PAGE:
We were e-mailed some suggestions from a reader a few weeks ago. One was to write about my pets, which I wanted to do anyway. Since the National Veterinary Medical Association is recognizing next week as National Pet Week, this seems like the right time.
You may already have picked up the fact that we have a dog. I know I’ve mentioned feeding her. Her name is Lydia, or Lydie, we usually say. She’s an outside dog, a mongrel, but she’s more border collie than than anything else. I’m always amazed how inbred her behavior is. Although she has never seen a flock of sheep (or any other group of animals like them that I know of), when we untie her, she darts forward, like a shot, for a distance and then begins to double back making a circle as though rounding up something – the unknown herd that her genes are telling her to go and bring in.
Lydie is tied on her run much too much of the time, but since we live in town, we can’t let her loose unless someone is going to stay outside to keep an eye on her. We adopted Lydie when she was about 2. Her former owner wanted a house dog and found that she couldn’t be trusted inside. When she is excited, she piddles sometimes. I’ve only noticed this a few times outside. When we sneak her into the house she is well behaved. She senses our guilt, since we’re not supposed to let her in, her head lowered, her shoulders humbled as she is allowed this privilege of being in her people’s space. How interesting our kitchen must be to her, rich with a full gamut of smells, good and bad, and to a dog probably rated in the opposite order than I would put them.
My daughters feel bad about not paying enough attention to her, and I sympathize with them. To be close to her is to be tolerant of all the wonders of an outside dog – muddy feet and residual foul smells. (She always heads straight for the most rank odor she can find to roll in.)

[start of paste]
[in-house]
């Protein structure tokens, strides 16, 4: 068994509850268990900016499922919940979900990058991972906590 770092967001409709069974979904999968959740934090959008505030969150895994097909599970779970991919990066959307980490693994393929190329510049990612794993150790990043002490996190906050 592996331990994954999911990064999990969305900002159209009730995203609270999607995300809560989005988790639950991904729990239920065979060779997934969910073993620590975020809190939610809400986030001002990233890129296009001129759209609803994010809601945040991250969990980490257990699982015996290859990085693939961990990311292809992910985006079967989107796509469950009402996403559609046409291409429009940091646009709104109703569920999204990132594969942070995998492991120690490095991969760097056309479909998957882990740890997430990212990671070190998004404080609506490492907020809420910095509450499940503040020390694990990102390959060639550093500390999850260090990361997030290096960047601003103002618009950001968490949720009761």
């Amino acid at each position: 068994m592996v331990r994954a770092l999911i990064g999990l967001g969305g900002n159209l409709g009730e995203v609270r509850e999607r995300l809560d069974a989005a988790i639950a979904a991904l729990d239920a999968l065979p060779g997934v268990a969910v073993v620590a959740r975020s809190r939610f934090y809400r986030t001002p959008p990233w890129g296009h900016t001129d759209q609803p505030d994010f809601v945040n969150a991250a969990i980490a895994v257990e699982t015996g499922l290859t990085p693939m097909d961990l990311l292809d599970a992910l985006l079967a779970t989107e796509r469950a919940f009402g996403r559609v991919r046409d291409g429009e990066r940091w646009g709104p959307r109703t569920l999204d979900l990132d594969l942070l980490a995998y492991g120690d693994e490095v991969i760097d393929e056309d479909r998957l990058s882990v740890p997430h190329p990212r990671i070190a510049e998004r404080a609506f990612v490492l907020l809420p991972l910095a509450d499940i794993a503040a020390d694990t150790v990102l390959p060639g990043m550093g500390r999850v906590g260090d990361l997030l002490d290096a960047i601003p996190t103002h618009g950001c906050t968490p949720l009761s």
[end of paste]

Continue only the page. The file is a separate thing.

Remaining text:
A natural watch dog, she is always on the lookout for the slightest sign of movement other than the four people who live in the big house beside her little house. Be it cat, pedestrian or car, she barks, barks, barks, annoying me, probably our neighbors, and most definitely, my husband (especially if he has worked night shift and is trying to sleep.)
She is used to our vehicles, too, and only barks at other cars that come in the drive. Lydie has been known to nip at neighbor kids who get too close in her territory (never our girls or “her” girls), but when she is loose she is great with the kids and loves their attention. When she is loose, she doesn’t seem to bark at the cars and kids. It’s as if her being tied means she’s on sentry duty, and loose she is at ease.
Lydie is the a perfect candidate for one of those pet containment systems – the electrical wires that you bury that transmit to the collar on the dog. I see them advertised all the time. I’d like to hear from anyone who knows if the inexpensive ones, that you set up yourself, work.
Write to me care of the Farm and Dairy, P.O. Box 38, Salem, OH 44460.
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